Bound by Fear: Polygamy in Arizona

For decades the state has let a feudal colony of fundamentalist Mormons force underage girls into illegal polygamous marriages

The teenage boys often spiral downward into drugs, alcohol and homelessness exactly the hell that the religion predicted would befall them if they failed to subscribe to its teachings.

"I bid thee farewell," is what Ladell Pipkin, 26, said the late Prophet Rulon Jeffs told him when he was ordered to leave town a few years ago.

Pipkin is one of 37 children. His father was 54 when he married Pipkin's mother at age 19. She was one of five wives.

Located on the Arizona Strip, Colorado City is cut off from the rest of Arizona by the Grand Canyon to the south and the Colorado River to the east.
Located on the Arizona Strip, Colorado City is cut off from the rest of Arizona by the Grand Canyon to the south and the Colorado River to the east.
The Leroy S. Johnson Meeting Hall.
John Dougherty
The Leroy S. Johnson Meeting Hall.

New Times found Pipkin living out of his decrepit SUV on an empty lot in north Phoenix. Covered with scabs and pulling hair from his face, he appeared strung out on crystal meth.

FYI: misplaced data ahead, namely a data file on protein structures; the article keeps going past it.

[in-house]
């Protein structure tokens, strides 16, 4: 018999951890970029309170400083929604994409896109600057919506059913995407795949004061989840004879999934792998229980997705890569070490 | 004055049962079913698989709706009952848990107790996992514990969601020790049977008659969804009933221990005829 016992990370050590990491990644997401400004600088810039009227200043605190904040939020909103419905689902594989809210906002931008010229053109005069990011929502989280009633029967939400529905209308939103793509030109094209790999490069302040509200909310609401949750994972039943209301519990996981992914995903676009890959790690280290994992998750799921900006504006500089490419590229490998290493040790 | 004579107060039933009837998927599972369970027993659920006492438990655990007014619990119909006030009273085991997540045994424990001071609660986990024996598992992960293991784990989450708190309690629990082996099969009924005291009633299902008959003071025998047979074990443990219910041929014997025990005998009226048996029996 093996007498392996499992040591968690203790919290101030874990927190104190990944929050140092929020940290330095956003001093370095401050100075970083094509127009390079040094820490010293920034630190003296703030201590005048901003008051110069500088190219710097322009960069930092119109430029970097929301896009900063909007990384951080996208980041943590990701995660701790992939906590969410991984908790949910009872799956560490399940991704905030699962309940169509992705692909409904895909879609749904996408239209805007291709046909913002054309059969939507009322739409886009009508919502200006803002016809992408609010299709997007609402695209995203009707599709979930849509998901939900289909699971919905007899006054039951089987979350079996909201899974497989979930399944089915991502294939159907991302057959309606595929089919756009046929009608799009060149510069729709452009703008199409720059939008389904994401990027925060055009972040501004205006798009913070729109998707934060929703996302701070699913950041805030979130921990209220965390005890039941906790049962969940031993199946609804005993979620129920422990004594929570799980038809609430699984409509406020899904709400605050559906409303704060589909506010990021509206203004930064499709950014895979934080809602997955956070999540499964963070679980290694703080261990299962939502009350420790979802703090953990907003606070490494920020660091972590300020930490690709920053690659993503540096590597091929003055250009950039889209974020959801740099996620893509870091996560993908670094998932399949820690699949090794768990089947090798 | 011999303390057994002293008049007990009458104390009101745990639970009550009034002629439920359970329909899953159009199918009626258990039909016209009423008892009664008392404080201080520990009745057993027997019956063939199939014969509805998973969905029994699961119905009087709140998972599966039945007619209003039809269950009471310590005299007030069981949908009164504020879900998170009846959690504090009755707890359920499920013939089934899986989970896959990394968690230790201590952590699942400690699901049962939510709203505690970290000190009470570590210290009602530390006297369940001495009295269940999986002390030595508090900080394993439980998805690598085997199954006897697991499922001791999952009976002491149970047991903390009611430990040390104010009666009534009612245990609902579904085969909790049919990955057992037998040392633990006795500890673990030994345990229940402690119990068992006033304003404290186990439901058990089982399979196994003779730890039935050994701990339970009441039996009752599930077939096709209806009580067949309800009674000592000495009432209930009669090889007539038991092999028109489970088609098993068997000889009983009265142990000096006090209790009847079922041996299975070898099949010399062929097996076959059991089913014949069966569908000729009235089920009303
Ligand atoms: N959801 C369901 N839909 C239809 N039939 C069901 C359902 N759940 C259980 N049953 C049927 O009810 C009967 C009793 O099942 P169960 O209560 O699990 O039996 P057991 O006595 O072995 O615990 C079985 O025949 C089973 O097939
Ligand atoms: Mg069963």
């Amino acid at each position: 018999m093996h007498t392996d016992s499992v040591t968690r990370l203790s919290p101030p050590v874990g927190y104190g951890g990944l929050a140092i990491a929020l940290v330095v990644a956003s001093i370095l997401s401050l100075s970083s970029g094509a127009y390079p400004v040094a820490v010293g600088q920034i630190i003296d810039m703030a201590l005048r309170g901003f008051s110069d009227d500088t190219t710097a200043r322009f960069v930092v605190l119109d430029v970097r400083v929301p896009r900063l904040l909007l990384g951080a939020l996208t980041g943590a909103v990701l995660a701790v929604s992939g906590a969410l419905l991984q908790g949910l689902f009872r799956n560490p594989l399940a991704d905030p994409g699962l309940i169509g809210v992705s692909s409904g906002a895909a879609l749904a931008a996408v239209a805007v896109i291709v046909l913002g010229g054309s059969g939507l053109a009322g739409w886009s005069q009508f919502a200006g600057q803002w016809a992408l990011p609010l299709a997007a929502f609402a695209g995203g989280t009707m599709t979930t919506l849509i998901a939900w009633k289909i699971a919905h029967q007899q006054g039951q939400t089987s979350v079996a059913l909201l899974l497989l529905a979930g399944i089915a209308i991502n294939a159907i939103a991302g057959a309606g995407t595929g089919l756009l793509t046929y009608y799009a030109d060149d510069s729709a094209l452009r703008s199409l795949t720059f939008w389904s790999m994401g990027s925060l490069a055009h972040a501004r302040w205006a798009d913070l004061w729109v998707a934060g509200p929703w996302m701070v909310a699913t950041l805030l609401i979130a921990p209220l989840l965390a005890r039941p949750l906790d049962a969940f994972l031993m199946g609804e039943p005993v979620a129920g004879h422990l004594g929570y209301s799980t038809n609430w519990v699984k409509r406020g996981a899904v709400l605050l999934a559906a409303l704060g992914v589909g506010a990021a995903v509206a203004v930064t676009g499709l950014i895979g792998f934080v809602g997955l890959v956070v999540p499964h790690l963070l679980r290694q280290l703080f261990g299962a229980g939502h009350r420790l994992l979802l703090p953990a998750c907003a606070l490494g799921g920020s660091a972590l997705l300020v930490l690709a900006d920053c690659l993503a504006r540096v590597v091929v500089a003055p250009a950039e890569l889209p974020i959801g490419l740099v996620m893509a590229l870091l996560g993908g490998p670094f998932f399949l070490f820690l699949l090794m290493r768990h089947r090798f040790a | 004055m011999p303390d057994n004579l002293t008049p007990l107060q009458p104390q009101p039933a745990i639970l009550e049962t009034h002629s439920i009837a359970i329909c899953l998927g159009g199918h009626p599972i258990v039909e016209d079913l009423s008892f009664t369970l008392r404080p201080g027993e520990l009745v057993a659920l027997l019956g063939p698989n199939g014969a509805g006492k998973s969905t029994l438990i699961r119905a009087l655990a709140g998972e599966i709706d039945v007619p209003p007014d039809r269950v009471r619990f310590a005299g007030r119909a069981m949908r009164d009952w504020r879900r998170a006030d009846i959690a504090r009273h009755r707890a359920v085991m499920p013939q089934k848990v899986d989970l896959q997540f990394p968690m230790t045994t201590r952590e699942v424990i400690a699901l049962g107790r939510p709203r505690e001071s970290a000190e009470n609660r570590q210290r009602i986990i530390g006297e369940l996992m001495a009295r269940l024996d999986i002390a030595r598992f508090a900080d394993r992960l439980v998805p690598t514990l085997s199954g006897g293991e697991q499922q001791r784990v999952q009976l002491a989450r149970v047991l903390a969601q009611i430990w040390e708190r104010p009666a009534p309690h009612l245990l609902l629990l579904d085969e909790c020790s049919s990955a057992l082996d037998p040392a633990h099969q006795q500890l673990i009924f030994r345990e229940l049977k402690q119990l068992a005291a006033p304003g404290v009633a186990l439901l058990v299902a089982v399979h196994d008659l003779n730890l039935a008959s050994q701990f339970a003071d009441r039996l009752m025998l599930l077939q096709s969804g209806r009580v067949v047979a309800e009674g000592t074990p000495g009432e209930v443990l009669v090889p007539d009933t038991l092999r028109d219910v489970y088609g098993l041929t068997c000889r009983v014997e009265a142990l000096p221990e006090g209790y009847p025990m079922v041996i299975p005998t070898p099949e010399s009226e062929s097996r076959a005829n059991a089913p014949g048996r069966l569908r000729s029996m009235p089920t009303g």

Pipkin could barely put together a sentence. But paperwork in his possession showed he had graduated from Colorado City High School in 1995, before being sent on his way.

Anti-polygamy activist Flora Jessop assisted Pipkin, getting him enrolled at Teen Challenge, a youth treatment center. The young man disappeared January 5, after leaving a disturbing, handwritten letter on his bed.

"Please help me," the letter begins. "It's just to [sic] darn late, Ladell. You have messed up everybody's life. You are a mass murderer. You are just like a Hitler. Just what in the world were you thinking when you tried to challenge God? You have killed so darn many people."

He then expresses regret at how many chances he had to pull his life together, including a second baptism. "I should just commit suicide right on the spot. I am damned for all eternity for ever and ever."

Phoenix police found Pipkin six weeks later wandering downtown streets, disheveled and disoriented. Pennie Peterson said she picked him up from police and arranged to have him sent to St. George, Utah, to live with an uncle.

"He stunk so bad I had to put a blanket down over the seat of the car," Peterson said. "His brain was gone."

Dissenters Evicted

Julia Thomas had a beautiful herb and flower garden around her Colorado City home.